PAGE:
If you warm up your horse by riding for 20 minutes or so before you begin this session, he'll be more relaxed and will likely have a milder reaction when the noises start.

During this warm-up time, ask your horse to focus on you by disengaging his hips in both directions (John Lyons' hips-over maneuver). Also, practice your one-rein stop from both directions. This could be crucial to both your safety and that of your horse if the situation should escalate when the noise starts. Getting your horse to give his face and move his hip over is the key to getting an effective stop.

Begin by walking your horse in a medium-sized circle about 30 feet away from the assistant handling the cap gun. Take a deep, confident seat in your saddle and sit up straight but don't tense up. When you feel ready, ask your assistant to fire one round from the cap gun.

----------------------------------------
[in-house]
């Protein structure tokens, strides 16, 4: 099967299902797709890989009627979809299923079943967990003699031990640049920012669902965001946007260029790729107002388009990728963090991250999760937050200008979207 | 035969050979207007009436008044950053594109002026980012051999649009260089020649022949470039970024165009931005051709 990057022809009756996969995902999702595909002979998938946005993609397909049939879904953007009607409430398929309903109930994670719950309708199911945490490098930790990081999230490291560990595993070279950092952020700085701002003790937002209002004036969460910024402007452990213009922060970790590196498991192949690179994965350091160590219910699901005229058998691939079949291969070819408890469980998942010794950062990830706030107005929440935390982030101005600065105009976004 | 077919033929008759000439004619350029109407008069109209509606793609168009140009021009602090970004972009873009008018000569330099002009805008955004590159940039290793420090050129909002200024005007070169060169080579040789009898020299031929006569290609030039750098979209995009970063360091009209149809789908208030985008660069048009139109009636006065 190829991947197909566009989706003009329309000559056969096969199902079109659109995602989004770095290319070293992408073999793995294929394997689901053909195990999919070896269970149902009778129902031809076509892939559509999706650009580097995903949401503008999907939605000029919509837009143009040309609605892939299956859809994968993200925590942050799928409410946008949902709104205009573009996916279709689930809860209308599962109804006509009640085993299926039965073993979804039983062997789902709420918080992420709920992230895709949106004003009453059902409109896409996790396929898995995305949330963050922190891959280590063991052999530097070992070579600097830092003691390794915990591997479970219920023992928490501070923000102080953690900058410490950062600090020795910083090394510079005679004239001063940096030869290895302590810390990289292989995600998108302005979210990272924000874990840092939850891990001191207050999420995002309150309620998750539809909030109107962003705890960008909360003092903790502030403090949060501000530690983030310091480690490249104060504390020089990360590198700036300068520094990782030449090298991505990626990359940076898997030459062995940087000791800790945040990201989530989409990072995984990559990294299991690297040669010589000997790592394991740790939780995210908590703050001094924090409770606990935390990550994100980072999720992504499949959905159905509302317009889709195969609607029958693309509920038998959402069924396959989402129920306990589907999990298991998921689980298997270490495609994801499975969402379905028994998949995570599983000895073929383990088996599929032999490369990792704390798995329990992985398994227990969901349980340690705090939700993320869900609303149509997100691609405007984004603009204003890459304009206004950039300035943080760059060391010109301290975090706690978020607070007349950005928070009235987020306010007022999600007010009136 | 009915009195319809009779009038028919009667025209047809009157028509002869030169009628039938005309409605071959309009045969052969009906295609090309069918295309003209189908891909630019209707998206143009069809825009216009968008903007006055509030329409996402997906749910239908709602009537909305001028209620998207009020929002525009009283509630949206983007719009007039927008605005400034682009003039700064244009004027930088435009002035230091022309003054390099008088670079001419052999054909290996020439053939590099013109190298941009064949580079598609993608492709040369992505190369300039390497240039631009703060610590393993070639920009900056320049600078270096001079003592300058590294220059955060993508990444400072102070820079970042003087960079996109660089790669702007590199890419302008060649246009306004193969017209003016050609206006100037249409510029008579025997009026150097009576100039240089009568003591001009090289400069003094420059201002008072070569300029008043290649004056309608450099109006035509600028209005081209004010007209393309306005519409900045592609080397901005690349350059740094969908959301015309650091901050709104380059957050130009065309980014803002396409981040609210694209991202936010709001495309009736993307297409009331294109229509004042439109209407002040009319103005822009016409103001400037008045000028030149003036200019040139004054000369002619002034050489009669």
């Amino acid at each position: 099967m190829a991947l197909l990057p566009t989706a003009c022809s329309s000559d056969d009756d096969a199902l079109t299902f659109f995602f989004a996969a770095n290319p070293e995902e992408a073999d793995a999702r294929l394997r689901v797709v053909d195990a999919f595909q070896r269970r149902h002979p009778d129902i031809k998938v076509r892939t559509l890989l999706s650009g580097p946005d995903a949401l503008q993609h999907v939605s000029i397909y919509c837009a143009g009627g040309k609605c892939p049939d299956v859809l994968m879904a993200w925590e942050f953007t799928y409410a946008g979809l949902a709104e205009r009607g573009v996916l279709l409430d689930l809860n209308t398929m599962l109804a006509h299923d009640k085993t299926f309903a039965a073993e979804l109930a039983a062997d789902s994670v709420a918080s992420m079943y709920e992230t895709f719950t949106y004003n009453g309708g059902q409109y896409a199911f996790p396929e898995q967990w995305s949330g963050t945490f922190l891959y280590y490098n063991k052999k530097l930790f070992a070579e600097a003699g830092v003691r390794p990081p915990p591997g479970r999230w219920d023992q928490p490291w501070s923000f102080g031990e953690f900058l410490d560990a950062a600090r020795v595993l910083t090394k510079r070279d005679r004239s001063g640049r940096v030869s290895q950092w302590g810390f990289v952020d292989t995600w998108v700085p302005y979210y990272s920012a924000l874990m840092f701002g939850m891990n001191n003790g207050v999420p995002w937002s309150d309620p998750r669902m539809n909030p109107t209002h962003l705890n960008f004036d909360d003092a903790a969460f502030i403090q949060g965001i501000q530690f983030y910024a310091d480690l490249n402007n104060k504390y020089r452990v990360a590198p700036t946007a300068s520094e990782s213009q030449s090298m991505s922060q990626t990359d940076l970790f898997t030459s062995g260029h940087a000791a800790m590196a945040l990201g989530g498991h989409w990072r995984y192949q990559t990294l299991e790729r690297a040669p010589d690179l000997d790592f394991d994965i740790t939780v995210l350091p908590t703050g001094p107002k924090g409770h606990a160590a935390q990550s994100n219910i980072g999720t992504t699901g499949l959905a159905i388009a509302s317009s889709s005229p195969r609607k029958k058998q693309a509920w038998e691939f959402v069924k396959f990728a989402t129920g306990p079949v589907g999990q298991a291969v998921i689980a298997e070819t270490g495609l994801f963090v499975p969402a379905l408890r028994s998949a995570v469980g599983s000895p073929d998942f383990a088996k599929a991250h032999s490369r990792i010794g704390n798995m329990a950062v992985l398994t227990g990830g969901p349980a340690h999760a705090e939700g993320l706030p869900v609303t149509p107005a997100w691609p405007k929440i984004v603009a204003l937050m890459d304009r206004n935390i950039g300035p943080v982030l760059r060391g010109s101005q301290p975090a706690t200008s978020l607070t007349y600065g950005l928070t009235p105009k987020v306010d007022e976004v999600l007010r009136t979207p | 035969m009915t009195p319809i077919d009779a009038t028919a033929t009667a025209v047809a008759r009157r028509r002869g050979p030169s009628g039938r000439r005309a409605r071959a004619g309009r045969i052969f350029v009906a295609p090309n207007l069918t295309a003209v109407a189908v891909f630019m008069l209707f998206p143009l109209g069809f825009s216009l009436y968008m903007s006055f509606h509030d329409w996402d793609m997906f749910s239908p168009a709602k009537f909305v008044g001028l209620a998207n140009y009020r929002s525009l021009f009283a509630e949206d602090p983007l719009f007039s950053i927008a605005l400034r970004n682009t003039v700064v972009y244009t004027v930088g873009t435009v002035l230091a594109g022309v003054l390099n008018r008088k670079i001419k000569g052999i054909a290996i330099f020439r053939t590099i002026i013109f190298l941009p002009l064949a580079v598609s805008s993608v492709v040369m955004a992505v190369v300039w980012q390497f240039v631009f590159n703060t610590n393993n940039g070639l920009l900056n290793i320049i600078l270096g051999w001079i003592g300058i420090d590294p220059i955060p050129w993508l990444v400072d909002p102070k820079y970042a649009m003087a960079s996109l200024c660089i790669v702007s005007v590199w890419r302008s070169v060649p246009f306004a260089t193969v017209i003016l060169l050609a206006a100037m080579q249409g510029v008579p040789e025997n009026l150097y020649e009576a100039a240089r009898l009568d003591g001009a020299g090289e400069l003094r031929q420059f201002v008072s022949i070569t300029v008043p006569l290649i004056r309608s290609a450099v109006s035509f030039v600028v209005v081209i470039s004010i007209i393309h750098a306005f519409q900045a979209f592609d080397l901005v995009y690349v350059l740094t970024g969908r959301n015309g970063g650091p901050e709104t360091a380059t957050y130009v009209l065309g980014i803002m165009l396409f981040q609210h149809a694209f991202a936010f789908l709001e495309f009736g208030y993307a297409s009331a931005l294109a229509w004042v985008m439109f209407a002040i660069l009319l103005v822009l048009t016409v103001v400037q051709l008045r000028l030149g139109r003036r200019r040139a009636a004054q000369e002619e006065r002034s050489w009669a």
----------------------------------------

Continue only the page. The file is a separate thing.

If your horse bolts or moves his feet more than a few yards, do a one-rein stop and reposition him on the circle. Then add another 10 feet of distance away from the assistant. After you reposition your horse, continue walking and have your assistant fire another round. Continue this procedure until your horse doesn't react to the noise of the cap gun. Move him farther out on the circle if necessary until he stops reacting to the noise.

Keep in mind that some horses may always twitch or startle at the sound of gunfire. That's fine. Your goal is to reach a place where your horse may twitch but maintains a consistent speed at the walk. This is acceptable for this lesson, as many horses may never completely overcome their fear of the noise, but can be trained to accept it without a dangerous reaction.

The Big Bang

  • Sounds that mirror gunfire can come from all around us-hunters, property owners scaring off predators, and even kids playing with firecrackers.
  • As prey animals, horses react instinctively to unnatural sounds.
  • Safety of humans and horses is crucial, so start this lesson in a confined or fenced-in area with a horse- and gun-savvy assistant.